Next season, Liberty star Darius McGhee could be one of the top players in the nation if he decides to return for his senior season. Last year, the 5-foot-9 small assassin averaged 15.5 points, 4.4 rebounds, and 2.1 assists per game. Next year, he’ll likely have the spotlight centered on him for each game plan he faces.

 

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But coaching stars is nothing new to Ritchie McKay. His first year in Albuquerque McKay had Ruben Douglas on his roster. Douglas led the NCAA in scoring that season.

The next two years, the Lobos were led by Danny Granger. Granger went on to have an eleven-year NBA career which includes one NBA All-Star appearance and multiple seasons averaging over 20 points per game.

Seth Curry stayed one year with Liberty in the 2008-09 season, scoring 20.2 points per game with the Flames. He’s now an NBA veteran in his own right.

McKay has a chance to add another star to that list if McGhee comes back for another hoorah with Liberty. If he doesn’t, it’ll be up to McKay to produce another winning squad, a feat he’s accomplished every year since 2016.

Ritchie McKay and Liberty basketball aren’t stopping soon.

“You’ve got to try and be a Cinderella for a little bit,” McKay says, “I think it helps every aspect of you not only your program but your institution.”

He mentioned the Gonzagas, Saint Mary’s, and Loyola Chicago’s of the collegiate landscape. Those are the programs that have made their marks time and time again to the point where you expect them to compete with the big boys, even in mid-major conferences.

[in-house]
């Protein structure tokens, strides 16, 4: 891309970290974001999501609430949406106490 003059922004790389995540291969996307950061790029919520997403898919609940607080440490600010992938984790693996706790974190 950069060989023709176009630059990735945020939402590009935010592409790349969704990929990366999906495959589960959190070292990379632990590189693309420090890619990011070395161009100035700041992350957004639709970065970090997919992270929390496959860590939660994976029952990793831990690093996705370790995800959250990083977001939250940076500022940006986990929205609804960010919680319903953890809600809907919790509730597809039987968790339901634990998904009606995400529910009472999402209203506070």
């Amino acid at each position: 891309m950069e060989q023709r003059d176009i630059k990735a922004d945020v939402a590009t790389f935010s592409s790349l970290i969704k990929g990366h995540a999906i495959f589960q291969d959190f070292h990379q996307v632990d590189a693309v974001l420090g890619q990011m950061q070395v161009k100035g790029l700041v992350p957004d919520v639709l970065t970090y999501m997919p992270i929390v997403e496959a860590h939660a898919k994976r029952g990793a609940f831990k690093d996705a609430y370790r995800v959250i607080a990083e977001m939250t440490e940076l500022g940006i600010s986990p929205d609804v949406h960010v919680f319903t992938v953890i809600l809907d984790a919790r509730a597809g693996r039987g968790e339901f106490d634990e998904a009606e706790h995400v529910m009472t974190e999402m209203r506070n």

Next year could be the year that Liberty basketball begins to eclipse that status, at least minimally. But ultimately, winning in the NCAA Tournament is the only way to jump ahead to where McKay wants them to be.

Although CBB Review hasn’t released Way-Too-Early rankings yet, the Flames are certainly in discussion to be on the cusp of that level, and certainly the preseason favorite to win the Atlantic-Sun for a fourth straight year and earn an automatic bid into the 2022 NCAA Tournament.

“I hope we can keep improving so we can stick, maybe stay relevant, and maybe even end up on the national scene one day,” says McKay.

For now, it’ll be up to McKay to prepare his team for the upcoming season, and he wouldn’t trade in that goal of winning in the NCAA Tournament for anything.

“That’s what makes college basketball so fun and so enjoyable to be a part of,” McKay closed.

But trust, he isn’t closing the door just yet. If you had to make a bet, it’s merely just opening.